(Bloomberg) -- European Central Bank Vice President Vitor Constancio said he’s concerned that the U.S. could relax bank capital rules even further after the announcement of lower leverage limits for Wall Street banks this week.
The Federal Reserve said on Wednesday that it wants to scrap an existing method for measuring each bank’s borrowing limits and instead tailor restrictions to the risks posed by specific firms. The move could free up $121 billion in capital, according to regulators.
Constancio said he fears that on top of that, regulators could give in to the idea to introduce exemptions to this so called leverage ratio, which is a requirement that banks maintain a minimum level of capital against all their assets. That would undermine one of the key achievements to make banks safer after the financial crisis, he said at an event in Brussels on Thursday.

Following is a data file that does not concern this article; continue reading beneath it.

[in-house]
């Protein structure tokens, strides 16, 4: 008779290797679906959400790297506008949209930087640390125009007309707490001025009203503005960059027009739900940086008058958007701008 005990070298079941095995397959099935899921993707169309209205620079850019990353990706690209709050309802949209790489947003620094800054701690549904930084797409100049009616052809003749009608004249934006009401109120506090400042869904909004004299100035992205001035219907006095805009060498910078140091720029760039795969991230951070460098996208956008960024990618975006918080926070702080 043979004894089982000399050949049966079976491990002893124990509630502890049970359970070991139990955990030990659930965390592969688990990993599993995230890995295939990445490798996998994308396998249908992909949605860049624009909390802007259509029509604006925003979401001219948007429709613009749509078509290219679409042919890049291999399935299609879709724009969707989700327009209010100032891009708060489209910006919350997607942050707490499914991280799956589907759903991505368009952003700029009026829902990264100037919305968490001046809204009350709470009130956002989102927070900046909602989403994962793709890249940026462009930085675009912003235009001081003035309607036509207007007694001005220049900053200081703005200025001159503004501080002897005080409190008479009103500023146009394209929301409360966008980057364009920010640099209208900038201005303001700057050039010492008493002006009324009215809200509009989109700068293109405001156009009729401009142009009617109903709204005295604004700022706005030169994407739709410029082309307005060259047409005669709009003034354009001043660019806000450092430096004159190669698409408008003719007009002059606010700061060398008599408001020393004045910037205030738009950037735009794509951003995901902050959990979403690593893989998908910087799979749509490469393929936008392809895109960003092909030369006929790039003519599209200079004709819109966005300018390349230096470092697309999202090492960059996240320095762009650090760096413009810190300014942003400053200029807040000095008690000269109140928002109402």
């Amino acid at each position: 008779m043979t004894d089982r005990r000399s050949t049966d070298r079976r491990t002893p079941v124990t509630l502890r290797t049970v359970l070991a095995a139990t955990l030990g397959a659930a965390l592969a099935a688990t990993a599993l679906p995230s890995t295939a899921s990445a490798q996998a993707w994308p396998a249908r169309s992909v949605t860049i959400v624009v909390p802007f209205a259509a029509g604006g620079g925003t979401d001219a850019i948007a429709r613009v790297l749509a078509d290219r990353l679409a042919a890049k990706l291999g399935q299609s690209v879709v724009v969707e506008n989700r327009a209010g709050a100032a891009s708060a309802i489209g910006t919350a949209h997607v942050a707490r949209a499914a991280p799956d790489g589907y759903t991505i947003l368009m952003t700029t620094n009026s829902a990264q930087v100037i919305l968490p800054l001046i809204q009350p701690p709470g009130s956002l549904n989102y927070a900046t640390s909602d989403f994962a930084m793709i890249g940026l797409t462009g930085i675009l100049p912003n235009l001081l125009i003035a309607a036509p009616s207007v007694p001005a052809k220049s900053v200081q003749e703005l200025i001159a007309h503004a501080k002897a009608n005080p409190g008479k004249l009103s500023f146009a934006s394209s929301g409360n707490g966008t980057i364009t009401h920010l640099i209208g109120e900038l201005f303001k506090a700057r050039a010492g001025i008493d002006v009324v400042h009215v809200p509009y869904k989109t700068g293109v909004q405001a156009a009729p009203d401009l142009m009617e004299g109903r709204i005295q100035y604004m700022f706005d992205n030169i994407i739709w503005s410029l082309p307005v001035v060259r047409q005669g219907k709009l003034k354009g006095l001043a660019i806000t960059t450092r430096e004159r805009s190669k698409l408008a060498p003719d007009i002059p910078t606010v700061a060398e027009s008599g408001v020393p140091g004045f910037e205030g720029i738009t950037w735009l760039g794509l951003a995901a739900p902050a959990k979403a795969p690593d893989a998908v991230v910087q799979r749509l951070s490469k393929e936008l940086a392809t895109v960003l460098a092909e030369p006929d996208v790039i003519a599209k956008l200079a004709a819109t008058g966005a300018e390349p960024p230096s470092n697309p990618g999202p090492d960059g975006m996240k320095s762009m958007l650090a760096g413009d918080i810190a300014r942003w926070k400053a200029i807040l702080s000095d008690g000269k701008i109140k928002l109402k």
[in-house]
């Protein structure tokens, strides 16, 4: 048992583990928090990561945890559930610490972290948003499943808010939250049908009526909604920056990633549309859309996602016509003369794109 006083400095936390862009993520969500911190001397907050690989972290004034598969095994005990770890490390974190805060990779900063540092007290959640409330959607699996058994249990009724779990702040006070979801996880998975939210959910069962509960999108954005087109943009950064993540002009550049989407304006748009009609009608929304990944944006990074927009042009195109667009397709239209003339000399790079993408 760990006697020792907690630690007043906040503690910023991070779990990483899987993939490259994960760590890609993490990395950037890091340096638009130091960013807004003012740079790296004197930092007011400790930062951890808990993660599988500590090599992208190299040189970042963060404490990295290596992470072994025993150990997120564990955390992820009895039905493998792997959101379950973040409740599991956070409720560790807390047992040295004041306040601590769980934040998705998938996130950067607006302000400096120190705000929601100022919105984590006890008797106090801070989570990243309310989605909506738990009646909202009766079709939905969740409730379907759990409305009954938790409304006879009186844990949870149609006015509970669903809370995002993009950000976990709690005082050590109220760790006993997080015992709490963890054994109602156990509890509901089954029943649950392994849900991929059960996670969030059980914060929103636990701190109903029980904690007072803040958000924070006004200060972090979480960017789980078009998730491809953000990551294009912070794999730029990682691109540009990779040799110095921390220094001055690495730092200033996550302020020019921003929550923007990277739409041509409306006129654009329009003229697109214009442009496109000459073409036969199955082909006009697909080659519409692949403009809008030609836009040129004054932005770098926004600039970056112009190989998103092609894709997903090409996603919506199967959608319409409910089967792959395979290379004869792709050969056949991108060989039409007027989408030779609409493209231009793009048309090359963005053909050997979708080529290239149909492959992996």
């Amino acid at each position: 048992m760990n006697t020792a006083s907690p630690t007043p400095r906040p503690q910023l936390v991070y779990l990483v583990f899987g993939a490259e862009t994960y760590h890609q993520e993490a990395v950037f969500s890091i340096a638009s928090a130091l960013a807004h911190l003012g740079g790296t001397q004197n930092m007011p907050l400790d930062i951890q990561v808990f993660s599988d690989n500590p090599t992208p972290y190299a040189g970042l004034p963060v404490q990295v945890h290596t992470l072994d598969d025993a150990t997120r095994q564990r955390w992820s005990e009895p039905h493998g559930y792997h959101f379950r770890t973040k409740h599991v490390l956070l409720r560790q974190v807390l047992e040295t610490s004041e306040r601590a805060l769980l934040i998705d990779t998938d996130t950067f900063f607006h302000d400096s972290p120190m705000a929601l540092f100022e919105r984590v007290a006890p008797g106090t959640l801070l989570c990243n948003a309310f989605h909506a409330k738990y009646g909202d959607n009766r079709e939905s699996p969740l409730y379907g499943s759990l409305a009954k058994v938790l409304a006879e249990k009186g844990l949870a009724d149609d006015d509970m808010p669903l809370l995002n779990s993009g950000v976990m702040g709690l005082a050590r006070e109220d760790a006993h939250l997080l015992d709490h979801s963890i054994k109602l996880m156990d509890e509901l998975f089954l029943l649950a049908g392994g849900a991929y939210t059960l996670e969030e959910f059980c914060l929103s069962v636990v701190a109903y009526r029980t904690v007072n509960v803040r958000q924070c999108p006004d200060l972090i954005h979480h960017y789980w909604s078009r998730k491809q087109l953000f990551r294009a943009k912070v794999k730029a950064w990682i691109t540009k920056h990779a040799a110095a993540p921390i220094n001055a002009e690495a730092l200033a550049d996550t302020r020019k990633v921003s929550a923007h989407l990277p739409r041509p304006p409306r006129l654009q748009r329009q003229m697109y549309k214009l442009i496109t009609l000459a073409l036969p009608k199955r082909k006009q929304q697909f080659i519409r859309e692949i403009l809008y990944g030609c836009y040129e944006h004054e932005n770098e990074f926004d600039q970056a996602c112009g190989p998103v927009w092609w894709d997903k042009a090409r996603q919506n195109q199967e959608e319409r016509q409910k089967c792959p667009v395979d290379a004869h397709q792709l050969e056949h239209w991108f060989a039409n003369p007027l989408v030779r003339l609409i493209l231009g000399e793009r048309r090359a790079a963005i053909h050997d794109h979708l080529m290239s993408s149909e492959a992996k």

“The introduction of a leverage ratio as a backstop, as something that can be a brake is a very important thing and I see with concern that there are several movements and things going on that would undermine the role of the leverage ratio,” said Constancio, whose term ends on May 31.
Any exemptions to leverage limits could allow banks to engage in certain kinds of businesses, such as investing in government bonds, without having to fund them with own capital.
“One thing that I fear as regards the leverage ratio, for instance, is the proposal, or idea, that is also reflected in the U.S. Treasury report on financial reform, to start giving exemptions of things that would not count anymore for the calculation of the leverage ratio,” Constancio said. “I certainly hope not.”
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